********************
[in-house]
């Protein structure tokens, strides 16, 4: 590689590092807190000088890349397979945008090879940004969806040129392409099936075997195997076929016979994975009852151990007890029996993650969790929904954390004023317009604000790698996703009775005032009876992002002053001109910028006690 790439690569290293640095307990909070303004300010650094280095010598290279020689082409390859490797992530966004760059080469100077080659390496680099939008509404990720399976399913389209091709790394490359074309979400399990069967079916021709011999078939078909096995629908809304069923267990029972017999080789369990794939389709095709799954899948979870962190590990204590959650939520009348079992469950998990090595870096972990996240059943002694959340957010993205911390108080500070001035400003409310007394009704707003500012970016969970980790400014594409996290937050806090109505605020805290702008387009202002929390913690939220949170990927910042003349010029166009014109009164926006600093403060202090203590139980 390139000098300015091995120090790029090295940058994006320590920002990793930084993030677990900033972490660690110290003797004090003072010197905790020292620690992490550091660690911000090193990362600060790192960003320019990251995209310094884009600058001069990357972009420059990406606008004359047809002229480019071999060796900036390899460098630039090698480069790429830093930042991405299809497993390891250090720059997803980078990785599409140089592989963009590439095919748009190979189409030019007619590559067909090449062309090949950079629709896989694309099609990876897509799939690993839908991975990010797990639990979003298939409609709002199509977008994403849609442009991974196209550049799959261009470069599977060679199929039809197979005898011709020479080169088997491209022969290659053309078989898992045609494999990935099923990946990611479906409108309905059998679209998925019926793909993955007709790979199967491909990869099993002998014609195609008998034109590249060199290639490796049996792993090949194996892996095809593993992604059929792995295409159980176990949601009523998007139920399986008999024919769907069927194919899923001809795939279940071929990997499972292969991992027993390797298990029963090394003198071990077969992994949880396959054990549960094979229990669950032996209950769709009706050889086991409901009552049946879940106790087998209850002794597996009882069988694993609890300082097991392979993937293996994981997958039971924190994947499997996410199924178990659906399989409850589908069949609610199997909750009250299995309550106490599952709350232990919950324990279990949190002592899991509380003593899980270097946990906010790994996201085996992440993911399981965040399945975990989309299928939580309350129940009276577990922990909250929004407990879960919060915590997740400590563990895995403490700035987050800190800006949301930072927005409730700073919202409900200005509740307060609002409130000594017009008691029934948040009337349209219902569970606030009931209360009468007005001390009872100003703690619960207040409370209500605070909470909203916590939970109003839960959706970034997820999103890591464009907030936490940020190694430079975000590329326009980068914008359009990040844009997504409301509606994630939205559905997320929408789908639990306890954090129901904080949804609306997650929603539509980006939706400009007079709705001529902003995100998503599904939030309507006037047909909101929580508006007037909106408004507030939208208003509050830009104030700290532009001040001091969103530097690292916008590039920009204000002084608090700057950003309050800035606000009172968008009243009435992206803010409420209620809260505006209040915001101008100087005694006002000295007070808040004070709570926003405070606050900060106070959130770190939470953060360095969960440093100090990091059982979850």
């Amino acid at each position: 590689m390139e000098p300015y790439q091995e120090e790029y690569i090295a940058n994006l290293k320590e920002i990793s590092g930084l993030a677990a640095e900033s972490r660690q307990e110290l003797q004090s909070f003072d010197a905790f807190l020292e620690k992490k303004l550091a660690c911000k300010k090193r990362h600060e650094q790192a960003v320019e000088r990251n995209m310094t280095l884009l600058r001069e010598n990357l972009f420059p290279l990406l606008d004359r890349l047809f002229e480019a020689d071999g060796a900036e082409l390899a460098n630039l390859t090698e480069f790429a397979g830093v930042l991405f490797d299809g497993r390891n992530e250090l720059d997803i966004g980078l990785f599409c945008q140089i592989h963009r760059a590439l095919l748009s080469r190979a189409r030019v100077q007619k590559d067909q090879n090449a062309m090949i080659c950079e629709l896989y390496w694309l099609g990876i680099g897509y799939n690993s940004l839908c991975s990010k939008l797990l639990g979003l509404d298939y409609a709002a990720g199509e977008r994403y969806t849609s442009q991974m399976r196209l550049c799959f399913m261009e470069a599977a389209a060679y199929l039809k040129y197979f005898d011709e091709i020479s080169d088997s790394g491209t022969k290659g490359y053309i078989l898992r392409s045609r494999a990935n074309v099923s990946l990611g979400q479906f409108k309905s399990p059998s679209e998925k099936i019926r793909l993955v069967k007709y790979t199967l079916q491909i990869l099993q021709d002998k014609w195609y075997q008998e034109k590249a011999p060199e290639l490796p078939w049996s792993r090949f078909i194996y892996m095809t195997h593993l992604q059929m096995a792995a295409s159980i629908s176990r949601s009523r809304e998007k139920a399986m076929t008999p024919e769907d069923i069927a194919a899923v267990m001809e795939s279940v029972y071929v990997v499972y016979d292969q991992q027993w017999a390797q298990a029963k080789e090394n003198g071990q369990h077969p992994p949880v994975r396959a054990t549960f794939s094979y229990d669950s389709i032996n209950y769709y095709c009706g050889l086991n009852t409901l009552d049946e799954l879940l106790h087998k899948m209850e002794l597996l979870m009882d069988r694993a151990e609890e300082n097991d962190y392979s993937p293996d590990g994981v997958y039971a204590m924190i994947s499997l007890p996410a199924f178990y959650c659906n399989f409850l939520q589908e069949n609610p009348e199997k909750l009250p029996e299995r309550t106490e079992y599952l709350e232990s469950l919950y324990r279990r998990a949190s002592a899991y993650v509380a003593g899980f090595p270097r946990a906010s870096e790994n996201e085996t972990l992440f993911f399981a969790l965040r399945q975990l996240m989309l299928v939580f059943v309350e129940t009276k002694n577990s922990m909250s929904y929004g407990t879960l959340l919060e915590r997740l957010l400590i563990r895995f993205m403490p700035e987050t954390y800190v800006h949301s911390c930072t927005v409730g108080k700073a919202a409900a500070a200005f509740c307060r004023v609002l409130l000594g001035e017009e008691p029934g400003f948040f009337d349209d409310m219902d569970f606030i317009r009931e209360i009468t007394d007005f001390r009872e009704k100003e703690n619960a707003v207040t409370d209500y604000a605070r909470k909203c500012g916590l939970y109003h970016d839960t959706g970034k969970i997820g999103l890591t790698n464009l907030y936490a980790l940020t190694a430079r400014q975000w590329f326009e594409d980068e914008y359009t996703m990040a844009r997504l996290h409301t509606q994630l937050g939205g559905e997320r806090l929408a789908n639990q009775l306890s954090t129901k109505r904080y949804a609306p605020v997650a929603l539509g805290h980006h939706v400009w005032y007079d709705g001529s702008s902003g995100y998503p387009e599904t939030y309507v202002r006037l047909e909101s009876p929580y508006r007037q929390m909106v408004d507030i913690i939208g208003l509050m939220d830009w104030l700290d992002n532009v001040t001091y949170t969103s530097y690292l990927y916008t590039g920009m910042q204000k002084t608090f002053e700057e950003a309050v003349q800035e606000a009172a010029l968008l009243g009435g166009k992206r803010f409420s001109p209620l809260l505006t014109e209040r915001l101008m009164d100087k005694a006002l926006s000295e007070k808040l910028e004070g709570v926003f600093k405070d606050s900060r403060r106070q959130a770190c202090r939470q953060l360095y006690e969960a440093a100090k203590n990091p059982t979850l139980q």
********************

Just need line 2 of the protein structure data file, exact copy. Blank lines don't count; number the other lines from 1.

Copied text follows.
């Protein structure tokens, strides 16, 4: 590689590092807190000088890349397979945008090879940004969806040129392409099936075997195997076929016979994975009852151990007890029996993650969790929904954390004023317009604000790698996703009775005032009876992002002053001109910028006690 790439690569290293640095307990909070303004300010650094280095010598290279020689082409390859490797992530966004760059080469100077080659390496680099939008509404990720399976399913389209091709790394490359074309979400399990069967079916021709011999078939078909096995629908809304069923267990029972017999080789369990794939389709095709799954899948979870962190590990204590959650939520009348079992469950998990090595870096972990996240059943002694959340957010993205911390108080500070001035400003409310007394009704707003500012970016969970980790400014594409996290937050806090109505605020805290702008387009202002929390913690939220949170990927910042003349010029166009014109009164926006600093403060202090203590139980 390139000098300015091995120090790029090295940058994006320590920002990793930084993030677990900033972490660690110290003797004090003072010197905790020292620690992490550091660690911000090193990362600060790192960003320019990251995209310094884009600058001069990357972009420059990406606008004359047809002229480019071999060796900036390899460098630039090698480069790429830093930042991405299809497993390891250090720059997803980078990785599409140089592989963009590439095919748009190979189409030019007619590559067909090449062309090949950079629709896989694309099609990876897509799939690993839908991975990010797990639990979003298939409609709002199509977008994403849609442009991974196209550049799959261009470069599977060679199929039809197979005898011709020479080169088997491209022969290659053309078989898992045609494999990935099923990946990611479906409108309905059998679209998925019926793909993955007709790979199967491909990869099993002998014609195609008998034109590249060199290639490796049996792993090949194996892996095809593993992604059929792995295409159980176990949601009523998007139920399986008999024919769907069927194919899923001809795939279940071929990997499972292969991992027993390797298990029963090394003198071990077969992994949880396959054990549960094979229990669950032996209950769709009706050889086991409901009552049946879940106790087998209850002794597996009882069988694993609890300082097991392979993937293996994981997958039971924190994947499997996410199924178990659906399989409850589908069949609610199997909750009250299995309550106490599952709350232990919950324990279990949190002592899991509380003593899980270097946990906010790994996201085996992440993911399981965040399945975990989309299928939580309350129940009276577990922990909250929004407990879960919060915590997740400590563990895995403490700035987050800190800006949301930072927005409730700073919202409900200005509740307060609002409130000594017009008691029934948040009337349209219902569970606030009931209360009468007005001390009872100003703690619960207040409370209500605070909470909203916590939970109003839960959706970034997820999103890591464009907030936490940020190694430079975000590329326009980068914008359009990040844009997504409301509606994630939205559905997320929408789908639990306890954090129901904080949804609306997650929603539509980006939706400009007079709705001529902003995100998503599904939030309507006037047909909101929580508006007037909106408004507030939208208003509050830009104030700290532009001040001091969103530097690292916008590039920009204000002084608090700057950003309050800035606000009172968008009243009435992206803010409420209620809260505006209040915001101008100087005694006002000295007070808040004070709570926003405070606050900060106070959130770190939470953060360095969960440093100090990091059982979850």